Most of the time, new technologies don’t raise too many new questions – often they are simply a change in format or something that doesn’t require too much philosophical discussion. But every now and then something interesting comes up. As I was talking with my friend and colleague Barb Ellich at Briercrest College & Seminary, the topic of electronic records raised some questions for us that we’d like you to help with. Consider this a discussion paper that we’d like you to post a comment on.
Both of our schools (Briercrest and Trinity) scan all documents that go into student files, and we turn them into electronic records and store them electronically. We do this for numerous reasons, such as to reduce physical space needs, to increase speed of retrieval, to make it easier to share the documents with other departments as appropriate, etc. The question that this brings up is what to do with the paper documents once we’ve scanned them. Should we give or return them to the student? Should we destroy them? Should we store them? And this raised other questions: who is the owner of the document; and, who is the owner of the student file?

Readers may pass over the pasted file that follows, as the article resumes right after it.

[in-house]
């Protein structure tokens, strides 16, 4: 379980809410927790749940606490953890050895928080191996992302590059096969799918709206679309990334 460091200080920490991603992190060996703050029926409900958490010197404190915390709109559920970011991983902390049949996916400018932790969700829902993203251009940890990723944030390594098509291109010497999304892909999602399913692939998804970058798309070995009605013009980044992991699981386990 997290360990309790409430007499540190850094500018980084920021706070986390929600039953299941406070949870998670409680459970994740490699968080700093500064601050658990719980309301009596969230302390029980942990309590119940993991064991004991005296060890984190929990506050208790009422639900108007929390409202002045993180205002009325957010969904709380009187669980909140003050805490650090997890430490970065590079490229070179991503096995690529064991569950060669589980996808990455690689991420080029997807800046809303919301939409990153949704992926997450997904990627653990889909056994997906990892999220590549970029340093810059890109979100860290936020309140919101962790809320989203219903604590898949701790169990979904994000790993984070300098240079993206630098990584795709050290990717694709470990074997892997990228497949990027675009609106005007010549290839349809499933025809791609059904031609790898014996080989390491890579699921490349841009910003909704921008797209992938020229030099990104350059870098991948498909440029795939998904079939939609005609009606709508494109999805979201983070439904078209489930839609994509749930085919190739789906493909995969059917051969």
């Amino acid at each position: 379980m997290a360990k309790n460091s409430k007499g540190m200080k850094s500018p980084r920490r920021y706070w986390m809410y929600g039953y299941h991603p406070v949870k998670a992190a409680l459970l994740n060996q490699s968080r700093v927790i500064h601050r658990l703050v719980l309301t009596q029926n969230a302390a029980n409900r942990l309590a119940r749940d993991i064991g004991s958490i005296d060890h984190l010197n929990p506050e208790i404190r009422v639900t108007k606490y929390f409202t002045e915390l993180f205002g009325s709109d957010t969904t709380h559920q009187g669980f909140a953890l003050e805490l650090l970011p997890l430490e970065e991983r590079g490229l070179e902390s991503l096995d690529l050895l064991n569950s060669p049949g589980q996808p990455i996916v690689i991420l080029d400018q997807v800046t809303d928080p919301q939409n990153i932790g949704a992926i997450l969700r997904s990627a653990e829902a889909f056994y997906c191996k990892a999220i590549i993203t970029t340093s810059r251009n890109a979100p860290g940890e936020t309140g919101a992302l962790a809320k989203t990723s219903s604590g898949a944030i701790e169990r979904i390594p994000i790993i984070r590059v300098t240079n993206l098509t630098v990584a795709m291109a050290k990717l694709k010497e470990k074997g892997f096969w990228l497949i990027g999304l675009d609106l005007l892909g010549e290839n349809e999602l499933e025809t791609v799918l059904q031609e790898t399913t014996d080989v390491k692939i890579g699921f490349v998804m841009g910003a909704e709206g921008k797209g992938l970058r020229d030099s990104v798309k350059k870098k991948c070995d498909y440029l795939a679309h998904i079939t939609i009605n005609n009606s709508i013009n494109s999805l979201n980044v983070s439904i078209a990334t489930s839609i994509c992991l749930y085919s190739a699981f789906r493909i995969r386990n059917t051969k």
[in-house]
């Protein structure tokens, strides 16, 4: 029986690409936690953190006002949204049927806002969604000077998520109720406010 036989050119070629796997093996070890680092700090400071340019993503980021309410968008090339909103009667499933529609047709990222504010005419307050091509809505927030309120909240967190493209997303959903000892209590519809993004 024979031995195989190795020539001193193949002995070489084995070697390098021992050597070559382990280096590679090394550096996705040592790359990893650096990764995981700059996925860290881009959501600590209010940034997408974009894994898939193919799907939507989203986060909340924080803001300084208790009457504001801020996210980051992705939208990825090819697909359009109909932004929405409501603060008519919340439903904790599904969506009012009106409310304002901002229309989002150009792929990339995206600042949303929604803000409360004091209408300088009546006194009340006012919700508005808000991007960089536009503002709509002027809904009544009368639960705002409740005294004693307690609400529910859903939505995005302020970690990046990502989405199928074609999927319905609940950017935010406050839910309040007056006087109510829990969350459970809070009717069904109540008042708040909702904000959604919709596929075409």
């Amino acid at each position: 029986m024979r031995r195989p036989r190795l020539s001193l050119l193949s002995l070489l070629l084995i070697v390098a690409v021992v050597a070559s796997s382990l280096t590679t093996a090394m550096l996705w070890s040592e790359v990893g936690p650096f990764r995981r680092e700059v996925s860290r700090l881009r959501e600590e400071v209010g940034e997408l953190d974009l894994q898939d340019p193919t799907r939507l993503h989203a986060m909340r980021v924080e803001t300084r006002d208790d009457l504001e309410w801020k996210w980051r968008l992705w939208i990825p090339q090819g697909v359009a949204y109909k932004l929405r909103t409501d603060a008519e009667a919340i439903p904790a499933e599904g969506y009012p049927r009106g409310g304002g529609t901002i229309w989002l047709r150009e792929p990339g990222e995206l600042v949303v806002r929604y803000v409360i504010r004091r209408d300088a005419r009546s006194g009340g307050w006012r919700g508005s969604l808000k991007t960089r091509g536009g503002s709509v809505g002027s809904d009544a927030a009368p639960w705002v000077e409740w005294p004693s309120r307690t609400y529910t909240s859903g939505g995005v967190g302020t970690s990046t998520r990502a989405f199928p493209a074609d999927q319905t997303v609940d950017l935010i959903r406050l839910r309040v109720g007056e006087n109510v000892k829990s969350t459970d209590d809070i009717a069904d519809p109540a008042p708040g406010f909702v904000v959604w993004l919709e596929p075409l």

Let me start with these last two questions because I think the answer to them will help us with the others. Who owns the document and the student file?
At TWU, we have a policy on student records that says that once a document is submitted to us, it become the property of the University. That’s an important policy and we use it to claim ownership of the documents. We need to claim ownership because we need to retain the documents for our use at various times throughout students’ academic careers. However, most provinces have privacy legislation which says that students have a right to the contents of their file and can request access to those records. This indicates that the student has some claim to ownership of the documents in the file – or at least enough to give the right to access.
How does your institution see this question? How would you answer? Who is the owner of the documents and file? Post a comment and let’s get the discussion going!
The othe questions I raised above will be in a follow-up blog post, and will take into account your comments.